Ruhnu talumööbli ja puutööriistade seosed / The connections between Ruhnu farm furniture and carpentry tools


  • Kristjan Bachman



The island of Ruhnu is an ancient area of Swedish settlement in Estonia. As a result of the emigration of the people of Ruhnu during World War II, the traditional peasant culture has practically disappeared along with the farms and furnishings. Today, no relevant information or precise answers can be found concerning the carpenters who created the furniture that is specific to Ruhnu, including about those who made colourfully decorated furniture. Previous knowledge suggested that the furniture of Ruhnu was created by the farmers themselves mainly by following the examples of the Swedish farmers’ so-called ‘high-status’ furniture. However, detailed visual observation suggests that the fine farm furniture characteristic of the island is recognisably similar in style, and that not all the inhabitants of Ruhnu could have possessed such technical and artistic skills in carpentry. This assumption has been confirmed by Leila Pärtelpoeg, an interior designer who has studied the furniture and furnishings of Ruhnu, and who believes that the fine barn cupboards have either been made by a small group of artisans or perhaps even by a single person.

This article gives an overview of a study concerning the connections between carpentry tools and the furniture of the island in order to provide possible answers regarding the carpenters who were working in the farms in Ruhnu. In order to get these answers, the remaining furniture details were compared with the carpentry tools from Ruhnu still to be found in Estonian museums and private collections. The research material contained catalogued pieces of furniture and carpentry tools from the Estonian National Museum, as well as from the island of Ruhnu. Information gathered during fieldwork proved useful too. Initial observations revealed that similar techniques had been used for creating the barn cupboards of the farm buildings in Ruhnu, thus supporting the earlier hypothesis suggesting that the compatibility between carpentry tools and profiled wood pointed to a particular Ruhnu artisan (or to specific farms where highly skilled carpenters worked). In order to gain confirmation concerning particular artisans or farms where especially skilled carpenters worked, the catalogued pieces of furniture had to be compared to the carpentry tools of Ruhnu, all of which bore a farm or property mark. Using such property marks (by carving them on the artefacts) was the only way of distinguishing between the carpentry tools from different farms. This gave me the opportunity to place every single tool into the context of a specific farm. In order to find Breadwinner these connections, the similarities between the shape of profile planers’ cut and the laths of the pieces of furniture were compared with the property marks. Mapping the tools on basis of the farms made it possible to compare them to the remaining pieces of furniture and uncover the connections between specific farms and the carpenters’ work.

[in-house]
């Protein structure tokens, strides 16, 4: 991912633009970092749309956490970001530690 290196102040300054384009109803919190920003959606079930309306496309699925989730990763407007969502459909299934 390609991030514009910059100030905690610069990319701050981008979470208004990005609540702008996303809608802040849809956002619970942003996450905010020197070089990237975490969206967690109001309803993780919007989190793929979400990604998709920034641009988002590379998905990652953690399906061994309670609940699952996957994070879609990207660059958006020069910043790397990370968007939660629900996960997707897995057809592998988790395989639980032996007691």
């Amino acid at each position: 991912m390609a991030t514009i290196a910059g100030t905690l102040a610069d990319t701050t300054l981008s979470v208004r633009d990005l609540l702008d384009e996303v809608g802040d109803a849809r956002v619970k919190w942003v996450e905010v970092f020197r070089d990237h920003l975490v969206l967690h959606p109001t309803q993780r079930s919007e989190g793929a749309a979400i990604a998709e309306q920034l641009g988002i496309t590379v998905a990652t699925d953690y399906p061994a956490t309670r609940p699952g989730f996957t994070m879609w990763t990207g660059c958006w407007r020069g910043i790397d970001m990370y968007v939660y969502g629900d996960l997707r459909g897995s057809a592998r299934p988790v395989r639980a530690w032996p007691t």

Arriving at answers to my research questions was nevertheless difficult as there were few remaining pieces of furniture and carpentry tools that could be used in comparisons. The similarities between the altar of Ruhnu’s old wooden church and the profiles of the cupboard at Korsi farm were the only ones that were really certain. Based on these results, we can suggest that local carpenters and artisans who worked on Ruhnu’s wooden church might have been the same people using the same tools, or that the church furniture only served them as an example. The possibilities of finding apparent similarities between the wooden profiles of the furniture of Ruhnu and the remaining carpentry tools was limited because there was not enough reference material, meaning the results were not as clear as had been expected.

Keywords: Ruhnu, barn cupboard, farm furniture, carpentry tools, property marks, carpenters


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Research Article